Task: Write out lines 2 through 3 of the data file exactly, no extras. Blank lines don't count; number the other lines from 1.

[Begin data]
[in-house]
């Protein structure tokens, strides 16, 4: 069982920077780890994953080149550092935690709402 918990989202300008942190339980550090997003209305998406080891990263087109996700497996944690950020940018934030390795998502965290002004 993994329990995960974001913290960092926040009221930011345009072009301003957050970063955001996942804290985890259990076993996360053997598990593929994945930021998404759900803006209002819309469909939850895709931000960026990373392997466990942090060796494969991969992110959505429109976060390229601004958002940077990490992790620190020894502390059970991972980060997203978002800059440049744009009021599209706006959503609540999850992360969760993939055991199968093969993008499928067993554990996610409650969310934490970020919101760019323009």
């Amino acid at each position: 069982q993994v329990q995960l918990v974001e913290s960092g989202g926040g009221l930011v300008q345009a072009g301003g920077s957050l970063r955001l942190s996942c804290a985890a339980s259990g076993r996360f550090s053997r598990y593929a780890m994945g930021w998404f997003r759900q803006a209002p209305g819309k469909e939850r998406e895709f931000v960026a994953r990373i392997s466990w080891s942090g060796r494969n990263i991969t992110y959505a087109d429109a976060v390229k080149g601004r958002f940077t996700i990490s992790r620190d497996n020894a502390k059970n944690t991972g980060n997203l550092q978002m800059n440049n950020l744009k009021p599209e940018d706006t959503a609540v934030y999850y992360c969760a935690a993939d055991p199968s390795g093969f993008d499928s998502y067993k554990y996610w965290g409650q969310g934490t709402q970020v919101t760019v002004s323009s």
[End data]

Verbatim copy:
């Protein structure tokens, strides 16, 4: 069982920077780890994953080149550092935690709402 918990989202300008942190339980550090997003209305998406080891990263087109996700497996944690950020940018934030390795998502965290002004 993994329990995960974001913290960092926040009221930011345009072009301003957050970063955001996942804290985890259990076993996360053997598990593929994945930021998404759900803006209002819309469909939850895709931000960026990373392997466990942090060796494969991969992110959505429109976060390229601004958002940077990490992790620190020894502390059970991972980060997203978002800059440049744009009021599209706006959503609540999850992360969760993939055991199968093969993008499928067993554990996610409650969310934490970020919101760019323009």
């Amino acid at each position: 069982q993994v329990q995960l918990v974001e913290s960092g989202g926040g009221l930011v300008q345009a072009g301003g920077s957050l970063r955001l942190s996942c804290a985890a339980s259990g076993r996360f550090s053997r598990y593929a780890m994945g930021w998404f997003r759900q803006a209002p209305g819309k469909e939850r998406e895709f931000v960026a994953r990373i392997s466990w080891s942090g060796r494969n990263i991969t992110y959505a087109d429109a976060v390229k080149g601004r958002f940077t996700i990490s992790r620190d497996n020894a502390k059970n944690t991972g980060n997203l550092q978002m800059n440049n950020l744009k009021p599209e940018d706006t959503a609540v934030y999850y992360c969760a935690a993939d055991p199968s390795g093969f993008d499928s998502y067993k554990y996610w965290g409650q969310g934490t709402q970020v919101t760019v002004s323009s």